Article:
It’s really something to hear a piece like Mahler 2 or 3 live, and the (above-linked) performance of Mahler 3 under none other than Eliahu Inbal was an absolutely incredible thing to hear, truly fantastic, and I was thrilled to have been there. Really blew me away. That being said, I don’t have the emotional connection to the third that I do the second.

Well, that’s not true. I do have a very emotional connection to it; that connection is not as sentimental as it is with the second. Whatever you call it, the second is very special to me, and I’ve never heard it live. Until yesterday.

As with any concert you walk into preparing to hear a piece you love, there are certain expectations: I expect the horns to hit their high notes without cracking, for one, among the other more obvious demands. For better or worse, we’re often conditioned to or really familiar and at home with certain performances or interpretations of our favorite works, and this informs or affects our impression of a live performance of that piece. Recently having seen the Vienna Philharmonic perform a few pieces I feel I know quite well (the first symphonies of Beethoven and Prokofiev), I can say the live performances were easily better than any performance of those works I’ve ever heard in any recording.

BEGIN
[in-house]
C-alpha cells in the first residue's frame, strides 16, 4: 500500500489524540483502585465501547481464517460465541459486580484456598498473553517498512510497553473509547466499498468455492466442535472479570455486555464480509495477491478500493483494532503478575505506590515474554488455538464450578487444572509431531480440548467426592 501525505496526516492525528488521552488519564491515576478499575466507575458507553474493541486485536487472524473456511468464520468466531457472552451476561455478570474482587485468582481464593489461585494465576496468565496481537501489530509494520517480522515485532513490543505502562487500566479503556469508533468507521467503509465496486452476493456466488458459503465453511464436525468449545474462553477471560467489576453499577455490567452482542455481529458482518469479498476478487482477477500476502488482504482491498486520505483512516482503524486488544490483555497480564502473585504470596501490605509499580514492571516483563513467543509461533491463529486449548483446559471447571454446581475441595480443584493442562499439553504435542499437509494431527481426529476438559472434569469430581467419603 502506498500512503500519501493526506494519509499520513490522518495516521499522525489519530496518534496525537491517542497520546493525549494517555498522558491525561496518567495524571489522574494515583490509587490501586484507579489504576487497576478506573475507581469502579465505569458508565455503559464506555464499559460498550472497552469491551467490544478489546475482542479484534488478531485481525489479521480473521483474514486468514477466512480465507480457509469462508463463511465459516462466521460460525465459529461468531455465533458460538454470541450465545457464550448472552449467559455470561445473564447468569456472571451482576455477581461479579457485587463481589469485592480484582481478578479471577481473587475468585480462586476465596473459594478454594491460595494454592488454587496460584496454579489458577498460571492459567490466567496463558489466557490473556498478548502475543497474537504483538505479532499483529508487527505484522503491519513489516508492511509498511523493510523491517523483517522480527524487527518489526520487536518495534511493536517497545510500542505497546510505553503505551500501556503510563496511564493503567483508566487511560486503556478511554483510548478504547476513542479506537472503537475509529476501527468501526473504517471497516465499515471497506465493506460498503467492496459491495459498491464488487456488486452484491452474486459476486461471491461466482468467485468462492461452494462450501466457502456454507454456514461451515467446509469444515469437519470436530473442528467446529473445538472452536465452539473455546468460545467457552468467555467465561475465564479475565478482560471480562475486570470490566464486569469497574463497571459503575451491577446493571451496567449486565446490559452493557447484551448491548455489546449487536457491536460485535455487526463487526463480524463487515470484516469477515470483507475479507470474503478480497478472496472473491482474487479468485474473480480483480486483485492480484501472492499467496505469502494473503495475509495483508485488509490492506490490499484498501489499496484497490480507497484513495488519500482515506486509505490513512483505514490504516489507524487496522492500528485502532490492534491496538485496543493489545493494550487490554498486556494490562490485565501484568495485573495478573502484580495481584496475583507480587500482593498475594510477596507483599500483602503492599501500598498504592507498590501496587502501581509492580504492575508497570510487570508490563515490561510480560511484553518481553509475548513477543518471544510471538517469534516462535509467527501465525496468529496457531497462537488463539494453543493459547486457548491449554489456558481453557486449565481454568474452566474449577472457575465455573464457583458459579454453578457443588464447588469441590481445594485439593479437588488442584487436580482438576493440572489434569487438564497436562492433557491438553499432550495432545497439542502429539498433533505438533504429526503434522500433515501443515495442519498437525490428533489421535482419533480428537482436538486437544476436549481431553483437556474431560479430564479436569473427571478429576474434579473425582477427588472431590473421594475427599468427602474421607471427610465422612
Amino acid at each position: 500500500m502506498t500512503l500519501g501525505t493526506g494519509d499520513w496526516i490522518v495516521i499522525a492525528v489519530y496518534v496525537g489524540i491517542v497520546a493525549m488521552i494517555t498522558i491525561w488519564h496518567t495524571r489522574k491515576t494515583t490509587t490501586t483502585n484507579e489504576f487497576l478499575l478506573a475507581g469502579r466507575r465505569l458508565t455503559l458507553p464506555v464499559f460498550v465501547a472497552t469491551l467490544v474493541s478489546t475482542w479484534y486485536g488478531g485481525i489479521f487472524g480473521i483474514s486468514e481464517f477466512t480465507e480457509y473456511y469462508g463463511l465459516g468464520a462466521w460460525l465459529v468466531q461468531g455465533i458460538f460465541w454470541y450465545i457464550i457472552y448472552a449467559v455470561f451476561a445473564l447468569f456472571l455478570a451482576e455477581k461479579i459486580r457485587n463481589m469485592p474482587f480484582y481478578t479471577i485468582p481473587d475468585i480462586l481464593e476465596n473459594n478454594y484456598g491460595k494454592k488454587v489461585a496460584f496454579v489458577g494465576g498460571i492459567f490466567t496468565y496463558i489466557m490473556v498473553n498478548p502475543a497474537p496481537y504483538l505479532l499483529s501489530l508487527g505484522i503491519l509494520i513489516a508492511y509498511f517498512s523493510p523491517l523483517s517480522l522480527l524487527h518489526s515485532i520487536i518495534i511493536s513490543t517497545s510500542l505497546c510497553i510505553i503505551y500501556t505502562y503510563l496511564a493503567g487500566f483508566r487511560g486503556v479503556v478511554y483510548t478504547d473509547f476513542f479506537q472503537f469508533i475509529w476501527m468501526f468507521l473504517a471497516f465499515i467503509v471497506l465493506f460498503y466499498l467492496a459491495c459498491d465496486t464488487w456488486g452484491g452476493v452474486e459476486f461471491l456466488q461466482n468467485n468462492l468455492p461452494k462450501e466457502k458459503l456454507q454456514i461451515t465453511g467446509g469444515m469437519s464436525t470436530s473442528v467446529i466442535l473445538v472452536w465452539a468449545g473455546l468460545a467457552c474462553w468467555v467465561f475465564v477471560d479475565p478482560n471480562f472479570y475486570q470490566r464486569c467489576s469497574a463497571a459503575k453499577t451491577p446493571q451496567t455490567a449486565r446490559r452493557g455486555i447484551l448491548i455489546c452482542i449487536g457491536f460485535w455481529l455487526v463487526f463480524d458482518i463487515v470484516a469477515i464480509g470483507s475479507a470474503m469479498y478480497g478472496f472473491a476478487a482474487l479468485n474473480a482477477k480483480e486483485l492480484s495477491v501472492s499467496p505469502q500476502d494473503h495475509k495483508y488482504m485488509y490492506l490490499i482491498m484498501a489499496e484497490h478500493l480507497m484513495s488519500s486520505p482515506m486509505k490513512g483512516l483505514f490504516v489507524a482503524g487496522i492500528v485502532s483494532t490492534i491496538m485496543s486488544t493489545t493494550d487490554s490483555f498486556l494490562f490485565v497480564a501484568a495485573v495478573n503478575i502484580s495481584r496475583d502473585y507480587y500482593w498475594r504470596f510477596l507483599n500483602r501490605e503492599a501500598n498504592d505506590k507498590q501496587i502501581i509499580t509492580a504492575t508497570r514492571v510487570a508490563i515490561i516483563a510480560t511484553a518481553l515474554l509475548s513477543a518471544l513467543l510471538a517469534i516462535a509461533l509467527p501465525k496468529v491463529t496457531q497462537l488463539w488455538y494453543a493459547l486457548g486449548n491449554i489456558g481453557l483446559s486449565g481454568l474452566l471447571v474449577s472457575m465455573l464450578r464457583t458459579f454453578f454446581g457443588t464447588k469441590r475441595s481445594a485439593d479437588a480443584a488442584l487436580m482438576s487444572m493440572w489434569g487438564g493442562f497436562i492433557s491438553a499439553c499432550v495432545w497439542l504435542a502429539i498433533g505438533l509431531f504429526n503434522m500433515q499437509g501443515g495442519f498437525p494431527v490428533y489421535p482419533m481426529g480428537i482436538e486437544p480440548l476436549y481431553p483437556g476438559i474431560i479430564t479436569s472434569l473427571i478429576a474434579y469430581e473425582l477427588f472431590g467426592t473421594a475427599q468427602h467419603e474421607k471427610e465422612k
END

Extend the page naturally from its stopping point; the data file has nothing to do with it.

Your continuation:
But Mahler… it’s Mahler. And you wouldn’t think there would be such room for interpretation in a composer who’s given such explicit directions about what he wants for his work. The above-linked Zander lecture wonderfully illustrates this, showing that an intelligent (or perceptive) conductor can come to very logical conclusions, or at least conclusions that can be backed up by musical thought, to produce an even more informed performance.

What I mean to say in all this is that there are many different versions of this work. Abbado and Mehta are my Mahler men. They’re my go-tos for Mahler symphonies, and they can just about do no wrong. We featured Abbado’s third and Mehta’s fourth with different ensembles when we discussed those pieces. The recording of Mahler 2 that I fell in love with, however, was, maybe surprisingly, that of my hometown Atlanta Symphony Orchestra under Yoel Levi. I would go so far as to say… that I like it just about as much as Mehta’s in Vienna. If you think that’s ridiculous, go buy the album and listen to it. It’s really spectacular.